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Old 03-28-2013, 09:36 PM   #18
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Nev-R-Lube Bearing

Quote:
Originally Posted by SteveH View Post
Actually, I think the Nev-r-lubes are much closer together than 4"...maybe something like 2". I've not worked on them, but did see a display last summer at the Dexter booth at the WBCCI International.
The following link may give a visual perspective to this discussion.
http://www.airforums.com/forums/f465...ion-70117.html
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Old 03-28-2013, 09:48 PM   #19
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Here is the sales brochure, the 50mm cartridge can be used with inset wheels.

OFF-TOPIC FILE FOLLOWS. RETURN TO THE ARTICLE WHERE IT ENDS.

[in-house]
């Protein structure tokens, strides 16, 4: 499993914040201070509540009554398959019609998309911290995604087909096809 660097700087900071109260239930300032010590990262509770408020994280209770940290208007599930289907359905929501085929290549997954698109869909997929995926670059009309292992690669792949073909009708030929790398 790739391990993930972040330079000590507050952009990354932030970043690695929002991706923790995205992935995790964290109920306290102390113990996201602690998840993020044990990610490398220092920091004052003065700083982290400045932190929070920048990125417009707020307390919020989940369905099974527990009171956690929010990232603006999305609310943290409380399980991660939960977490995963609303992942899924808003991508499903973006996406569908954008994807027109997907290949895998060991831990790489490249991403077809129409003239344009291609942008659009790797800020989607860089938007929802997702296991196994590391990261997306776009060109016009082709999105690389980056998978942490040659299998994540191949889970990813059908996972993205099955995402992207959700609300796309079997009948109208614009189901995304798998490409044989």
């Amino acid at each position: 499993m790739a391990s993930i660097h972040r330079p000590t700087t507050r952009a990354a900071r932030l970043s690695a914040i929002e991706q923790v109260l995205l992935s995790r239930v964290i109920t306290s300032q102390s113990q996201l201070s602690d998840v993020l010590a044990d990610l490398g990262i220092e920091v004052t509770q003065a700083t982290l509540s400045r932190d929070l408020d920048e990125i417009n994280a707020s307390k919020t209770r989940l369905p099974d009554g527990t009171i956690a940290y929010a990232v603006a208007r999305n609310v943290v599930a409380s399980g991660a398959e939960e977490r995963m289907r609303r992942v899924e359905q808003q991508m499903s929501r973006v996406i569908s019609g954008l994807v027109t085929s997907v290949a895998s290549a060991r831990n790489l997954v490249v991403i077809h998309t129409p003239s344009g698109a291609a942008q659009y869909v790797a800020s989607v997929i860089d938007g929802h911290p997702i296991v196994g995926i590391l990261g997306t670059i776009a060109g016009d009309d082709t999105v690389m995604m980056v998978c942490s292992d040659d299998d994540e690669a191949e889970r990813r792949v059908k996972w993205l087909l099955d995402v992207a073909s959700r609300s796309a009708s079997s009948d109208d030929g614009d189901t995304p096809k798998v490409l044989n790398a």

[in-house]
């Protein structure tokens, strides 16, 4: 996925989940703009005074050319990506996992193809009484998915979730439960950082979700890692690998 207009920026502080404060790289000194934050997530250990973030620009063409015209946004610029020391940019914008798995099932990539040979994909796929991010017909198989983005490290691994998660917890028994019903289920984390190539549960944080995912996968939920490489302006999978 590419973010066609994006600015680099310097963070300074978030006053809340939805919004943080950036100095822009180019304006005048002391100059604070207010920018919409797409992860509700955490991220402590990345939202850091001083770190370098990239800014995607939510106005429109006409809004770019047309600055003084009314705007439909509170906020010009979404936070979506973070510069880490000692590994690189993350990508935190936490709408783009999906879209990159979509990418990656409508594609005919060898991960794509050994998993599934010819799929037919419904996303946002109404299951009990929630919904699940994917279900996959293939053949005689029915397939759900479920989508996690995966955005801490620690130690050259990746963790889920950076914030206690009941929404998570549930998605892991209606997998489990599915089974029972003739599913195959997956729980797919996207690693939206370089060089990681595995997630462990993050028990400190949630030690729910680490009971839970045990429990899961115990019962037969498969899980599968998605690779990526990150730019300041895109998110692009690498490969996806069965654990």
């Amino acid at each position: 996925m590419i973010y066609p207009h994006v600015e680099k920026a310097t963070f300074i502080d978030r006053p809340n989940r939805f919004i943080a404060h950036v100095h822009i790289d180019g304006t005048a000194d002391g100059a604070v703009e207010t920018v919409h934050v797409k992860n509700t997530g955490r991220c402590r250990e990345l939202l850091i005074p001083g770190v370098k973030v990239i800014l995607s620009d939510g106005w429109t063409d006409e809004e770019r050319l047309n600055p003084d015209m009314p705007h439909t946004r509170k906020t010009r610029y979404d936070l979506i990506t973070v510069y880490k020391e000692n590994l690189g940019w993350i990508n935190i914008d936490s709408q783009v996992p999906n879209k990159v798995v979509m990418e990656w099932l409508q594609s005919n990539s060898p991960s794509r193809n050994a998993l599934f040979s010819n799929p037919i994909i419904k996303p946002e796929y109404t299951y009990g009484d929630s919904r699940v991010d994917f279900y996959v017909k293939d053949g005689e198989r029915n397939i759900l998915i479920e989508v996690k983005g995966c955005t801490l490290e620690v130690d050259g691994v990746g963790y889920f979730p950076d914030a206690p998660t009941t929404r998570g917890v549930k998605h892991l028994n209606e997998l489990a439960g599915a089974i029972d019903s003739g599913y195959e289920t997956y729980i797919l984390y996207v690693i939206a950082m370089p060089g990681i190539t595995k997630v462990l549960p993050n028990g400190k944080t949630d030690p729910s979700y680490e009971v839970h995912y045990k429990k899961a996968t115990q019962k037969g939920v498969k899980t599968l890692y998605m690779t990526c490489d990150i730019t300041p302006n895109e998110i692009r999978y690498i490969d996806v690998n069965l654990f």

http://www.waymires.com/support_docu...nformation.pdf
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Old 03-28-2013, 09:50 PM   #20
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OK, Since I have no clue about any of this I have a question. When I installed my Centramatic disks I installed with the tube facing inside which then would of add the weight over the hub, and not out towards the wheel. Any offset imparted to the load center? BTW I did call Centramatic and they stated either way was fine.
It's not the location of the mass, but the thickness of the plate between the wheel and the hub which offsets the tire/wheel assembly outboard by a millimeter or so.
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Old 03-28-2013, 09:54 PM   #21
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Originally Posted by barts View Post
As an mechanical engineer, I'll just say this is silly.

If the bearings are 4" apart (estimate from memory), displacing the center of the load by 1/16" of an inch (estimated thickness of Centramatic disk at mounting surface) will produce: